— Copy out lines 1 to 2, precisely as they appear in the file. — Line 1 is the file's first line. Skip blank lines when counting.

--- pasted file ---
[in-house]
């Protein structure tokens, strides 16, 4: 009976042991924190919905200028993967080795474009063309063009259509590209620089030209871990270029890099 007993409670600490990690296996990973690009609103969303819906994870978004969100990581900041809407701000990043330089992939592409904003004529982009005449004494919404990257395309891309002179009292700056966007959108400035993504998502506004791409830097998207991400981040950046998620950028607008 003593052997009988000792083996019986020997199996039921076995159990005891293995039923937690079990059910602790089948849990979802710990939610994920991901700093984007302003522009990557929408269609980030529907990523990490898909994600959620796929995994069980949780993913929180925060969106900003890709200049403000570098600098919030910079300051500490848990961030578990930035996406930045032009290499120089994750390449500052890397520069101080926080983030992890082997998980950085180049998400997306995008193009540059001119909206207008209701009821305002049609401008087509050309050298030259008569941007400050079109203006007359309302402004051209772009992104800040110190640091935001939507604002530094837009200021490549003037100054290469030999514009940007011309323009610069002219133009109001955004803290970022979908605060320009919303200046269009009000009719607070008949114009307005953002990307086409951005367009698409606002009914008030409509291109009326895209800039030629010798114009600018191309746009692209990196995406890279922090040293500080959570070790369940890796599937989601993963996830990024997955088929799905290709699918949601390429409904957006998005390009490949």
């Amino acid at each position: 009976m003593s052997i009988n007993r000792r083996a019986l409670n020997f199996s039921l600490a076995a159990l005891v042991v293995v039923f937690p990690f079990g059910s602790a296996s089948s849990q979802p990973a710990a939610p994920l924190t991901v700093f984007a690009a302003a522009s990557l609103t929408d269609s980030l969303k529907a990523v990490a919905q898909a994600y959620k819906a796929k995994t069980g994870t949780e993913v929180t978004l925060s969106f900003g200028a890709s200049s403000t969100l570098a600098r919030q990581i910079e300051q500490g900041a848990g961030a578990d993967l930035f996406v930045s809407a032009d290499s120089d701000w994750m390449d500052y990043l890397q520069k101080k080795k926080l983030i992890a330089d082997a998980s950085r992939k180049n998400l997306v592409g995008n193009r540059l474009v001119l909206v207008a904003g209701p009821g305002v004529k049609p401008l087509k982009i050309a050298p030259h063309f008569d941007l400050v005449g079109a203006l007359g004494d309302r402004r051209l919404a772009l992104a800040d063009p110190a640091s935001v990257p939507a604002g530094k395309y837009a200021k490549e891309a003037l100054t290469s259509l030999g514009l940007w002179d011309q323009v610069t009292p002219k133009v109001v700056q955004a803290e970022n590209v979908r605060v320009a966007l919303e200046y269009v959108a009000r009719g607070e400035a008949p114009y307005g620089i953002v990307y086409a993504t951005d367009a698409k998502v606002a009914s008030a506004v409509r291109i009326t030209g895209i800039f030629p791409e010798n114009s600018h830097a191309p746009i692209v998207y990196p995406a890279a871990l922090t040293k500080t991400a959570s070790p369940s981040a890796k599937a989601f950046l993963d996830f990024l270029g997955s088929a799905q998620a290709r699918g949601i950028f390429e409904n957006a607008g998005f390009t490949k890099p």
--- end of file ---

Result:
[in-house]
């Protein structure tokens, strides 16, 4: 009976042991924190919905200028993967080795474009063309063009259509590209620089030209871990270029890099 007993409670600490990690296996990973690009609103969303819906994870978004969100990581900041809407701000990043330089992939592409904003004529982009005449004494919404990257395309891309002179009292700056966007959108400035993504998502506004791409830097998207991400981040950046998620950028607008 003593052997009988000792083996019986020997199996039921076995159990005891293995039923937690079990059910602790089948849990979802710990939610994920991901700093984007302003522009990557929408269609980030529907990523990490898909994600959620796929995994069980949780993913929180925060969106900003890709200049403000570098600098919030910079300051500490848990961030578990930035996406930045032009290499120089994750390449500052890397520069101080926080983030992890082997998980950085180049998400997306995008193009540059001119909206207008209701009821305002049609401008087509050309050298030259008569941007400050079109203006007359309302402004051209772009992104800040110190640091935001939507604002530094837009200021490549003037100054290469030999514009940007011309323009610069002219133009109001955004803290970022979908605060320009919303200046269009009000009719607070008949114009307005953002990307086409951005367009698409606002009914008030409509291109009326895209800039030629010798114009600018191309746009692209990196995406890279922090040293500080959570070790369940890796599937989601993963996830990024997955088929799905290709699918949601390429409904957006998005390009490949």